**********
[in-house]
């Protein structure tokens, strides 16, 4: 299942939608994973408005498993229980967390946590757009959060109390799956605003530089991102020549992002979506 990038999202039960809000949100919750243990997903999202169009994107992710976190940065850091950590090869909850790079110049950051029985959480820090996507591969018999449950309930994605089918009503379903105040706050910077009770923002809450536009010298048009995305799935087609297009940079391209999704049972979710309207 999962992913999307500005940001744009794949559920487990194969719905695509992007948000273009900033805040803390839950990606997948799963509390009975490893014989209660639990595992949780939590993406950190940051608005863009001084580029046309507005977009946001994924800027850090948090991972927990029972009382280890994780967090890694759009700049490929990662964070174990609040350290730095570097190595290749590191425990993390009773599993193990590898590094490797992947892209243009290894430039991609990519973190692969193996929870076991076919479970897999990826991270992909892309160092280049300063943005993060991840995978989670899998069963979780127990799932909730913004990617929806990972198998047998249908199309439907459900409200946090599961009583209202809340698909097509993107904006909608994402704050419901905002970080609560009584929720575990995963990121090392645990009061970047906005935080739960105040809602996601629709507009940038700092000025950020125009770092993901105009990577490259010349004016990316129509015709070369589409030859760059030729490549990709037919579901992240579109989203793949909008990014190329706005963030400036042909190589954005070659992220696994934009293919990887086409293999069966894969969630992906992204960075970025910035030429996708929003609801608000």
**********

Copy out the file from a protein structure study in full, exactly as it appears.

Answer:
[in-house]
């Protein structure tokens, strides 16, 4: 299942939608994973408005498993229980967390946590757009959060109390799956605003530089991102020549992002979506 990038999202039960809000949100919750243990997903999202169009994107992710976190940065850091950590090869909850790079110049950051029985959480820090996507591969018999449950309930994605089918009503379903105040706050910077009770923002809450536009010298048009995305799935087609297009940079391209999704049972979710309207 999962992913999307500005940001744009794949559920487990194969719905695509992007948000273009900033805040803390839950990606997948799963509390009975490893014989209660639990595992949780939590993406950190940051608005863009001084580029046309507005977009946001994924800027850090948090991972927990029972009382280890994780967090890694759009700049490929990662964070174990609040350290730095570097190595290749590191425990993390009773599993193990590898590094490797992947892209243009290894430039991609990519973190692969193996929870076991076919479970897999990826991270992909892309160092280049300063943005993060991840995978989670899998069963979780127990799932909730913004990617929806990972198998047998249908199309439907459900409200946090599961009583209202809340698909097509993107904006909608994402704050419901905002970080609560009584929720575990995963990121090392645990009061970047906005935080739960105040809602996601629709507009940038700092000025950020125009770092993901105009990577490259010349004016990316129509015709070369589409030859760059030729490549990709037919579901992240579109989203793949909008990014190329706005963030400036042909190589954005070659992220696994934009293919990887086409293999069966894969969630992906992204960075970025910035030429996708929003609801608000």